Want to block yourself from Facebook for the next hour? Anti-Social does it with a click. Want to stop Twitter for the next few hours? Click and it’s done. Want to keep yourself away from a discussion forum for the rest of the day? It’s easy as pie to do.

This is probably the most useful “distraction eliminator” that I have. I can turn off my phone, close my office door, and close my email program, but I need the Internet to do my work tasks. Anti-Social lets me block just the specific sites that distract me and leaves the rest of the internet open.

It’s just what I need.

You Need a Budget

You Need a Budget is my personal finance tool of choice. You might think that it’s just a tool that you use once a month for budgeting, but I actually use it almost every day.

The biggest thing that I do with it is to simply enter expenses. Whenever I spend money, I enter it into You Need a Budget (usually on my phone), adding the amount and category. This makes it really easy to reconcile my credit card and bank statements when they come in. (I keep my actual YNAB files stored on Dropbox so I can access them on my laptop, my desktop, and my phone.)

However, it doesn’t stop there. I constantly find myself poking around in YNAB to see whether I’m sticking to my spending goals or to see how our food spending for the month is going or countless other things like that. It’s incredibly useful for looking at those kinds of things.

I also love to use it to project our financial future and see how things are going to go if we keep on the same path.

It’s just a great tool, one that’s thoroughly integrated into our lives.


I’m a voracious reader. I love to read books, but I also love to read well-written short stories and essays and pieces of long-form journalism. It’s not hard to find lots of good long-form writing online, either, if you poke around looking for it.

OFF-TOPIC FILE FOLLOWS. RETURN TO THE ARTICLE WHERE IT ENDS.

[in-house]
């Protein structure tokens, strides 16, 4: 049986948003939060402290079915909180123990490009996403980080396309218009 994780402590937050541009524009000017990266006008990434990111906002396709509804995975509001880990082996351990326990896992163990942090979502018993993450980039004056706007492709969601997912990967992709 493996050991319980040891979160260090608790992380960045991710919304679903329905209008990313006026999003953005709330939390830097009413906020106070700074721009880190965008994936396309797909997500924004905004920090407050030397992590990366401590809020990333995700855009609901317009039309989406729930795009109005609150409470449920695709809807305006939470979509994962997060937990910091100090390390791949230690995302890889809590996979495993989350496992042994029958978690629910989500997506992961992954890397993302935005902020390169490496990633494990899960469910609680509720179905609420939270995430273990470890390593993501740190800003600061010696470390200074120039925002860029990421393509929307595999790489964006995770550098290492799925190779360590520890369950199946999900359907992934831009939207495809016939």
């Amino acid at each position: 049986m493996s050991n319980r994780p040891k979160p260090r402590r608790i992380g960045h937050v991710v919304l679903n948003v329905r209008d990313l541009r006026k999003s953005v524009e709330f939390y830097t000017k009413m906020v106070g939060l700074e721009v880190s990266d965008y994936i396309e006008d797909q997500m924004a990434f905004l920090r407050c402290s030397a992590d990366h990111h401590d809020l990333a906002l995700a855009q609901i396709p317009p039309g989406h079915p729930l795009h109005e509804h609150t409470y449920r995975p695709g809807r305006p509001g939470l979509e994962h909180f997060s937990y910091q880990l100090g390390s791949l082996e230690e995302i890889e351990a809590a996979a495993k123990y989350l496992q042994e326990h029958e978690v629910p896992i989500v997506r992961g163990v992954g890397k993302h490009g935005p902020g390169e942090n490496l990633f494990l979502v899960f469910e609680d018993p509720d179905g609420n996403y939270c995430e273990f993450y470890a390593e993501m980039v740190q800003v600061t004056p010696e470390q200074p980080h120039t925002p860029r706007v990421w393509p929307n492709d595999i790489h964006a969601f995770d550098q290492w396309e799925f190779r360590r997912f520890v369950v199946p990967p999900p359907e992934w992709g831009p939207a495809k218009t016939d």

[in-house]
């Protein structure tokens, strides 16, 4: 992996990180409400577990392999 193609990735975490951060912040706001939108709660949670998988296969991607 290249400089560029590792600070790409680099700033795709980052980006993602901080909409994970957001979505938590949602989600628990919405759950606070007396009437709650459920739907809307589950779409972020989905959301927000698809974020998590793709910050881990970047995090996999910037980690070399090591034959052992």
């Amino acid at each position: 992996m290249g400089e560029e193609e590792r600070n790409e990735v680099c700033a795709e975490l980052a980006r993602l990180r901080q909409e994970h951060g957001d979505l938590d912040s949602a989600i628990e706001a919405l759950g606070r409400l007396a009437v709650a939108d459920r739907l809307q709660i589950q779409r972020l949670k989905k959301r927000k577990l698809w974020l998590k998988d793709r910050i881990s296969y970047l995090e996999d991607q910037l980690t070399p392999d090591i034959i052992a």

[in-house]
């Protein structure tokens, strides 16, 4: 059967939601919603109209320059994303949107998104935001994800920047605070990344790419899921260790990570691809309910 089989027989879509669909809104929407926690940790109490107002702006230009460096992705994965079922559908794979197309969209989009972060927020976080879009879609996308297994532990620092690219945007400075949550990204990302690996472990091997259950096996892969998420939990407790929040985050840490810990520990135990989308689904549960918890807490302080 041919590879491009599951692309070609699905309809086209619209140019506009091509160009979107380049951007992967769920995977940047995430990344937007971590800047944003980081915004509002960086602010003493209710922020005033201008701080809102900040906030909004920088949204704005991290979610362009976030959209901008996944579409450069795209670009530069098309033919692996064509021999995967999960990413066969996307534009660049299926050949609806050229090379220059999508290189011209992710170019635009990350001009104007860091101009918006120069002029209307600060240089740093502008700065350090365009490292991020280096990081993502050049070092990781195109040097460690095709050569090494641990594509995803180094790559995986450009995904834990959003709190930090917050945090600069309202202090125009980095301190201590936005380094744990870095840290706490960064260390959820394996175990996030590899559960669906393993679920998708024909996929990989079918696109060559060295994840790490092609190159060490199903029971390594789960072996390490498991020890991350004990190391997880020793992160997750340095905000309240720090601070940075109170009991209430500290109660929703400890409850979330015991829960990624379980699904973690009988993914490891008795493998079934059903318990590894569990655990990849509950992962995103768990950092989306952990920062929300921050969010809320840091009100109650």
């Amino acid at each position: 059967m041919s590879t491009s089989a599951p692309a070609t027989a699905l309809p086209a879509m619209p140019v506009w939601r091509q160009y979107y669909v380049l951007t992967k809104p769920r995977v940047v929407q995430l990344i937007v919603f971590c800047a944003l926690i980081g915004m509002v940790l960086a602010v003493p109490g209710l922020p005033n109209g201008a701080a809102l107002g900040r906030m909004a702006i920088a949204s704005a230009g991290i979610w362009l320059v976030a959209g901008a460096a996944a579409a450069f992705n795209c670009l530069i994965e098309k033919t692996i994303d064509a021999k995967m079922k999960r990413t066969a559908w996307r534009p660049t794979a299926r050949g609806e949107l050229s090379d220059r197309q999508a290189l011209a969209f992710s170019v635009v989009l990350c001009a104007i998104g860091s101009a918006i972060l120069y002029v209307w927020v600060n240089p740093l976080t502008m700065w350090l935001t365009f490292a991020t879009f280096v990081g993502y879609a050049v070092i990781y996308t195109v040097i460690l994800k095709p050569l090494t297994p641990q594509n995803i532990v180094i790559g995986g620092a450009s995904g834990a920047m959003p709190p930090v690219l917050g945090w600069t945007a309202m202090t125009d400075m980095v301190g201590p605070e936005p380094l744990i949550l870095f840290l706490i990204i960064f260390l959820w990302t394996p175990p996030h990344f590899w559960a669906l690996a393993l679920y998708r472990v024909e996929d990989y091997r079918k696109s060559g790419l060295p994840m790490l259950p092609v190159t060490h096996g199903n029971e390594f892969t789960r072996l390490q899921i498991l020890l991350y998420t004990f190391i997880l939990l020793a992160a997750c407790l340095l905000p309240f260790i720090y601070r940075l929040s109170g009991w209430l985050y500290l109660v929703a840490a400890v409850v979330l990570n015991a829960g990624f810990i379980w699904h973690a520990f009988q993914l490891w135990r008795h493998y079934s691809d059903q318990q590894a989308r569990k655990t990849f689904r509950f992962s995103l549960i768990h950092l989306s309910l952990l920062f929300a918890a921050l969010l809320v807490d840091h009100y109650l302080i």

The problem is that if I look for it, I tend to find more than I can possibly read. I can easily find dozens of essays and articles and other things that I really want to read, but I simply don’t have time to sit down and read them all.

That’s where Pocket comes in. It’s a tool that lets me save these articles with just a click and then read them later on, no matter where I am (yep, even offline). I can find an article today, click on the “Pocket” button in my web browser, and then read it three days later when I’m sitting in the dentist’s office.

That’s really useful to me. I don’t have to drop everything to read an interesting article when I find it. Instead, they’re all collected in a single place for me to find and read in the future.

Yes, I have lots of articles stored up in Pocket, but that’s not a bad thing. It just means that whenever I want to read, I just have to click on the icon and I’m good to go with lots of interesting things to fill my mind and eye with. It’s helped me to learn countless things and keep myself entertained along the way.

Final Thoughts

These 10 pieces of software are mostly free, they’re mostly multiplatform, and they’re all really useful in my day to day life. I use them to keep all of my ideas and thoughts managed and all of my time sensibly organized.

Without these tools, I can’t imagine the kind of chaos that would fill my life. I simply wouldn’t be able to keep track of as many things and juggle as many balls as I do, and that would be a very disappointing change in my life.

I hope that you try out some of these tools and find one or two of them to be as useful as I do.

Trent Hamm
Trent Hamm
Founder of The Simple Dollar

Trent Hamm founded The Simple Dollar in 2006 after developing innovative financial strategies to get out of debt. Since then, he’s written three books (published by Simon & Schuster and Financial Times Press), contributed to Business Insider, US News & World Report, Yahoo Finance, and Lifehacker, and been featured in The New York Times, TIME, Forbes, The Guardian, and elsewhere.